When you need it.
This Introduction to Scrum training course will lay the foundation for understanding and building successful agile teams using the Scrum Framework. In this powerful course, you'll grasp the concepts, principles and methods of the Scrum framework and become empowered to execute on your plans for incorporating Scrum practices and techniques into your organization.
- Gain an understanding of the Agile framework and the methodologies under the Agile "umbrella" including: Scrum, Extreme Programming, AgileUP, Feature Driven Development, Lean Development and DSDM.
- Understand the roles and responsibilities of a Scrum team.
- Talk the talk: learning the Scrum terminology, ceremonies, and cadences.
- Walk through the processes that support the Scrum principles to enable the delivery of great products.
- Begin to map the transition of your existing team or enterprise-level processes, artifacts and forums to Agile
- Discover the power of Scrum through communication, collaboration and cadence.
- Uncover the pitfalls that teams will encounter in an Agile transition and understand how to overcome those challenges.
- Lay the foundation upon which you can build an agile environment and organization.
- Understand Agile planning at all levels of execution from product vision down to daily development of features
Kanban methods have increased in popularity. Going beyond the manufacturing origins, more and more teams in information technology are adopting the practices. Kanban methods go beyond the visual aspects of the Kanban board. In addition to visualizing the work in progress, Kanban provides techniques to manage the flow of work and continuously improve on that flow. You learn how to focus on the work that is needed and reduce the time spent on the wrong work. Other advantages include flexibility of process, increased productivity, and improved efficiency. The concepts are easy to understand yet difficult to master.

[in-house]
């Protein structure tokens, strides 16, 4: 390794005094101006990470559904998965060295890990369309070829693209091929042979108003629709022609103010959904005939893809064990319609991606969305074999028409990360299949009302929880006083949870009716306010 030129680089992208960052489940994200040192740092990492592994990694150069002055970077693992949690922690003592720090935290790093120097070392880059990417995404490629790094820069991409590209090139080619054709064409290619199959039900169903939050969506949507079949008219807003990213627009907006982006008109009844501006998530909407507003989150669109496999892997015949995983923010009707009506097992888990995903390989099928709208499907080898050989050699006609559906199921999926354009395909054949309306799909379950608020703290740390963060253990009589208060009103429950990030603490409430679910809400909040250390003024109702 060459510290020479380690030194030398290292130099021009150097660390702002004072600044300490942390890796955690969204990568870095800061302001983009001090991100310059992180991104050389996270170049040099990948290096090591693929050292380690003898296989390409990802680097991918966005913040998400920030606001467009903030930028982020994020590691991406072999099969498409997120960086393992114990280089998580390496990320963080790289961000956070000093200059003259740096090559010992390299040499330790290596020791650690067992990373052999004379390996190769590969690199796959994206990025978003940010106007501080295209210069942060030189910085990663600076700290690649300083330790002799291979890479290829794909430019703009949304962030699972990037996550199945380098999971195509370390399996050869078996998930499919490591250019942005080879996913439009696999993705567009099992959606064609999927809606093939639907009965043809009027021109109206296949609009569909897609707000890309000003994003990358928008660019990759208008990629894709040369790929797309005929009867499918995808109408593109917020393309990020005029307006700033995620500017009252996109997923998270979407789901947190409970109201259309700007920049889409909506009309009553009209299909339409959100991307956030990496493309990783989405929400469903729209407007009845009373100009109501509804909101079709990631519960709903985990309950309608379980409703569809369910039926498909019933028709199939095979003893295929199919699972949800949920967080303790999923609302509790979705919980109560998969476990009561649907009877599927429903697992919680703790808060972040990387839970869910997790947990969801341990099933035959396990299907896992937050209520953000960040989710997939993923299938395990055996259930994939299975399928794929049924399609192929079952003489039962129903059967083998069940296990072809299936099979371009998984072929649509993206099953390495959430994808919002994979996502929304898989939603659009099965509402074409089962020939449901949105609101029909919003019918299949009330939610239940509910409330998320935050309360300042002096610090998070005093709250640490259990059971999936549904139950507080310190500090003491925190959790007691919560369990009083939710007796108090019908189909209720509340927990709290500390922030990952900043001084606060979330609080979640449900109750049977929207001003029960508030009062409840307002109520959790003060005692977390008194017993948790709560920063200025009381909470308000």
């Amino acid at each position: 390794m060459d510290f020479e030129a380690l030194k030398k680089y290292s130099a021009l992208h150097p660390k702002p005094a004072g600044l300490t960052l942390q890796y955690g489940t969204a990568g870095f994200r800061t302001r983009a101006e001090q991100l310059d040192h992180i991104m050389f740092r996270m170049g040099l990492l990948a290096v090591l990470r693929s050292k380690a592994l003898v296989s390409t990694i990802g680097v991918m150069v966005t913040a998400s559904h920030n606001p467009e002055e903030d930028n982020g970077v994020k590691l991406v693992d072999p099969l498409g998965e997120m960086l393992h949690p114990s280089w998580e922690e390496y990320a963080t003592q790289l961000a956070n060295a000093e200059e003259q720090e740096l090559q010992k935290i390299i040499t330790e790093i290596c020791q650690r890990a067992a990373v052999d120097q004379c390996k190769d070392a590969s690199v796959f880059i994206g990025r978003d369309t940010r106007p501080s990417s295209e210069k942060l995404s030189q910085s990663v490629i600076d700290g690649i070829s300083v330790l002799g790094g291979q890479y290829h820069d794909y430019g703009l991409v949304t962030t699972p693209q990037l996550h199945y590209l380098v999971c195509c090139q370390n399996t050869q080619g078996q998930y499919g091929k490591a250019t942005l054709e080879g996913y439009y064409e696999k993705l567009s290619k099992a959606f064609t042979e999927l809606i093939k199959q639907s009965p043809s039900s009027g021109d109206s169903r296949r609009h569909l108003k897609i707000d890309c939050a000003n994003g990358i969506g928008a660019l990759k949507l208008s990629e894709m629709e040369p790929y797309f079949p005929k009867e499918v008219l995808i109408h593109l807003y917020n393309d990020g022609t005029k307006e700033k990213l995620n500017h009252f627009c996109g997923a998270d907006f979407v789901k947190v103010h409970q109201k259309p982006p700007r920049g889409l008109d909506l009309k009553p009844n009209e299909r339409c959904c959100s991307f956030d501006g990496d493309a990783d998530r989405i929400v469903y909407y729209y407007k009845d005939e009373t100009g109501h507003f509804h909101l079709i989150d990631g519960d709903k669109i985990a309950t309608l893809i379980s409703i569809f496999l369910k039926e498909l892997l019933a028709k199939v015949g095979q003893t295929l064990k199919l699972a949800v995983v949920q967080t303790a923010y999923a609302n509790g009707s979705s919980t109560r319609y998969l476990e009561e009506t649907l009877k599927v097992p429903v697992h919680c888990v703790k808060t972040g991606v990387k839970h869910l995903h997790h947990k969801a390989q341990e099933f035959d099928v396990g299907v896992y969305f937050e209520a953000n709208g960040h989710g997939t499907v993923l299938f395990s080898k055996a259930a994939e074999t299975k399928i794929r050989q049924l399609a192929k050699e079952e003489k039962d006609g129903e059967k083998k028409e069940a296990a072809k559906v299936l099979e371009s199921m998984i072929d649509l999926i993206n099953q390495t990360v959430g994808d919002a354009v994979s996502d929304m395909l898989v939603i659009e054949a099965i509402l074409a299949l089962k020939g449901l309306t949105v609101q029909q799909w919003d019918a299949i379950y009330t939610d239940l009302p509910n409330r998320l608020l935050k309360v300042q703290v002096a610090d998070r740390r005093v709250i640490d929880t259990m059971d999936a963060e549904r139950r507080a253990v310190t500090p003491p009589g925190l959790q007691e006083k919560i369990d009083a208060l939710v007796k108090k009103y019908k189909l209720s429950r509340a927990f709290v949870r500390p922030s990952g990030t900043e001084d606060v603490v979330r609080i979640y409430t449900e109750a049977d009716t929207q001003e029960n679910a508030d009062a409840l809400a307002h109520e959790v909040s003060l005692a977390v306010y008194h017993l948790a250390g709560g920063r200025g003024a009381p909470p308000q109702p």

The Kanban training Workshop provides guidance on Kanban implementation and bootstrapping a Kanban system in your own organization. You will learn how Kanban is a cultural change initiative and what that shift means, how Kanban can be applied to your software development workflow, and how it differs from other development methods.
- What is Lean
- Kanban origins, evolution, and benefits
- Kanban concepts, principles, and terminology
- Why Kanban
- How Kanban differs from other methodologies
- Difference from Scrum
- Kanban Team and Roles
- Visualization of Work
- Limiting Work-In-Process
- Analyzing the Flow of Work
- Optimizing your Kanban system
- Continuous improvement culture
- Common misunderstandings and pitfalls of Kanban
- Experiments and analysis to improve team performance
- Kanban Metrics and Management Reporting
Project failures are often due to poor requirements gathering, analysis and planning. Traditional requirements documents may not contain complete and accurate requirements due to rapidly changing business environments. Agile requirements gathering, by moving detailed requirements closer to implementation, allows for rapid response to change. "Collaborating and Communicating Agile Requirements" will show you how to gather and manage these requirements.